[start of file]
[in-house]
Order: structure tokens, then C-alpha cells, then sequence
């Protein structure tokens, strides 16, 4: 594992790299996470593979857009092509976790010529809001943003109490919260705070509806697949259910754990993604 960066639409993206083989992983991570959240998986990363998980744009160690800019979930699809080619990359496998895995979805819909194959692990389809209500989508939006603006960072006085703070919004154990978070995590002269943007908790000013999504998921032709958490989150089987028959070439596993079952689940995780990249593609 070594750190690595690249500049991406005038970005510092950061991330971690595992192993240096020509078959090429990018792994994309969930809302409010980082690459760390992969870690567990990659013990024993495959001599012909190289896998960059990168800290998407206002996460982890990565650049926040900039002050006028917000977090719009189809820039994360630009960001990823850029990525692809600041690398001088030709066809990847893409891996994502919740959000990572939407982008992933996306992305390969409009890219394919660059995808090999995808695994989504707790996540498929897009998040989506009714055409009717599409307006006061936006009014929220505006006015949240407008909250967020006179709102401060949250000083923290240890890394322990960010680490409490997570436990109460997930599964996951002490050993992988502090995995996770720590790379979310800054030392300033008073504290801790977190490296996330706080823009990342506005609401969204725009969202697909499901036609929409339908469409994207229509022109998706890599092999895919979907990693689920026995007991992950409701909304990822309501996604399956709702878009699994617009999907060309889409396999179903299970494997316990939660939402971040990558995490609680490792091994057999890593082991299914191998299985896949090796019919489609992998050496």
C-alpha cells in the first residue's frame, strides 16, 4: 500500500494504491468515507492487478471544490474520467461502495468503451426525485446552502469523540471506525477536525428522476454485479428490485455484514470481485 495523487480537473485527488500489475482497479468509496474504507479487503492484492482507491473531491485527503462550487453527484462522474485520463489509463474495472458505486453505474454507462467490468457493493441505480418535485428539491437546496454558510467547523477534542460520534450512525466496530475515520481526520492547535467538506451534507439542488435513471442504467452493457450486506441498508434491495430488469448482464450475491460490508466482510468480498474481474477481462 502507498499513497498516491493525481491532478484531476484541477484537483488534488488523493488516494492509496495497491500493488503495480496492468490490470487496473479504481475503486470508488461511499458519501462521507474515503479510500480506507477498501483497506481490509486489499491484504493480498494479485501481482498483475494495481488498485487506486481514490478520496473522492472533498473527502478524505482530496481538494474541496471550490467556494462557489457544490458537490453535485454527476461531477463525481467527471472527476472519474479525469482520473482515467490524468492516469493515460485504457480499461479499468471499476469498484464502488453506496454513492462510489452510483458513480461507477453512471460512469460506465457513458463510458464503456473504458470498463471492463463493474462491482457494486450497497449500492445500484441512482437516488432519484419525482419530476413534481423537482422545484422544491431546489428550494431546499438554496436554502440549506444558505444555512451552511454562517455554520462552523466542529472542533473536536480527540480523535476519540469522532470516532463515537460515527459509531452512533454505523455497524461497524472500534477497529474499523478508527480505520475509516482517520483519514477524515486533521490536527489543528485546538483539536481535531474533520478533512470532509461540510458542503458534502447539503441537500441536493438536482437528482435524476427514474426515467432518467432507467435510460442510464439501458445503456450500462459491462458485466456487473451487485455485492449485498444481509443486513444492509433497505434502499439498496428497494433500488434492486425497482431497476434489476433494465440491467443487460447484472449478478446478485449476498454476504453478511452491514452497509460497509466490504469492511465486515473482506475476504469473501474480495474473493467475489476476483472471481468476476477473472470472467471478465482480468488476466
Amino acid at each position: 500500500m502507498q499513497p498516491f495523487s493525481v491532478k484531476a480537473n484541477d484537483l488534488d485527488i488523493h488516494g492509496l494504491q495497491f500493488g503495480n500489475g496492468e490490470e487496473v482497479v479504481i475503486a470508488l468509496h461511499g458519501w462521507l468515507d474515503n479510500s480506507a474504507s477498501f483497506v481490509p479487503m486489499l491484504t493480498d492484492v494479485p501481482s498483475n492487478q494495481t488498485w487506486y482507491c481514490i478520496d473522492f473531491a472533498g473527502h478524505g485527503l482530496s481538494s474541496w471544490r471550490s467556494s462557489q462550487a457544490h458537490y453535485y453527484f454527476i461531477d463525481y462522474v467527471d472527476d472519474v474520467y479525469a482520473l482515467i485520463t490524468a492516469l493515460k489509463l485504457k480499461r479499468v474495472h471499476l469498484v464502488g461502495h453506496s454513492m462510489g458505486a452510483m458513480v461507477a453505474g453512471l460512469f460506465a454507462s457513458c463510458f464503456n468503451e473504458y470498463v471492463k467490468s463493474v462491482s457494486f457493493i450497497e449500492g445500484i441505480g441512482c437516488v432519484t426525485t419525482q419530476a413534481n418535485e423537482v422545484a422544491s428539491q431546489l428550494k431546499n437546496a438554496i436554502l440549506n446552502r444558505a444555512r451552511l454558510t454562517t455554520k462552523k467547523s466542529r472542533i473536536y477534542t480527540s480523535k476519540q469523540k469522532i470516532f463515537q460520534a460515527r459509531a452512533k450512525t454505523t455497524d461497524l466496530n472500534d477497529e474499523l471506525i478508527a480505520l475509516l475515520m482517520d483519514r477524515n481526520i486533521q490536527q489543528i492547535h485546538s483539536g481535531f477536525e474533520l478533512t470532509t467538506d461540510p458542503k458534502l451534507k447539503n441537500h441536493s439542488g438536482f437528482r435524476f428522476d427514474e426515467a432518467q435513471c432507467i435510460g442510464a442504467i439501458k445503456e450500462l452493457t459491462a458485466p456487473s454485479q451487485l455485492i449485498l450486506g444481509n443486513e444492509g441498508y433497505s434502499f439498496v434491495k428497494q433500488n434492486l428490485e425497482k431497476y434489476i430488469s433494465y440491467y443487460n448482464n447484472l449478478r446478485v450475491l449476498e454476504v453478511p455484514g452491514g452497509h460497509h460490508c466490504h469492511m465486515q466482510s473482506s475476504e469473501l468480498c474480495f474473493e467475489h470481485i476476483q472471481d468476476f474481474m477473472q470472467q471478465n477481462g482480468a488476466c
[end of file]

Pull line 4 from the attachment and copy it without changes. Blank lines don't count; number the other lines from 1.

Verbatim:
C-alpha cells in the first residue's frame, strides 16, 4: 500500500494504491468515507492487478471544490474520467461502495468503451426525485446552502469523540471506525477536525428522476454485479428490485455484514470481485 495523487480537473485527488500489475482497479468509496474504507479487503492484492482507491473531491485527503462550487453527484462522474485520463489509463474495472458505486453505474454507462467490468457493493441505480418535485428539491437546496454558510467547523477534542460520534450512525466496530475515520481526520492547535467538506451534507439542488435513471442504467452493457450486506441498508434491495430488469448482464450475491460490508466482510468480498474481474477481462 502507498499513497498516491493525481491532478484531476484541477484537483488534488488523493488516494492509496495497491500493488503495480496492468490490470487496473479504481475503486470508488461511499458519501462521507474515503479510500480506507477498501483497506481490509486489499491484504493480498494479485501481482498483475494495481488498485487506486481514490478520496473522492472533498473527502478524505482530496481538494474541496471550490467556494462557489457544490458537490453535485454527476461531477463525481467527471472527476472519474479525469482520473482515467490524468492516469493515460485504457480499461479499468471499476469498484464502488453506496454513492462510489452510483458513480461507477453512471460512469460506465457513458463510458464503456473504458470498463471492463463493474462491482457494486450497497449500492445500484441512482437516488432519484419525482419530476413534481423537482422545484422544491431546489428550494431546499438554496436554502440549506444558505444555512451552511454562517455554520462552523466542529472542533473536536480527540480523535476519540469522532470516532463515537460515527459509531452512533454505523455497524461497524472500534477497529474499523478508527480505520475509516482517520483519514477524515486533521490536527489543528485546538483539536481535531474533520478533512470532509461540510458542503458534502447539503441537500441536493438536482437528482435524476427514474426515467432518467432507467435510460442510464439501458445503456450500462459491462458485466456487473451487485455485492449485498444481509443486513444492509433497505434502499439498496428497494433500488434492486425497482431497476434489476433494465440491467443487460447484472449478478446478485449476498454476504453478511452491514452497509460497509466490504469492511465486515473482506475476504469473501474480495474473493467475489476476483472471481468476476477473472470472467471478465482480468488476466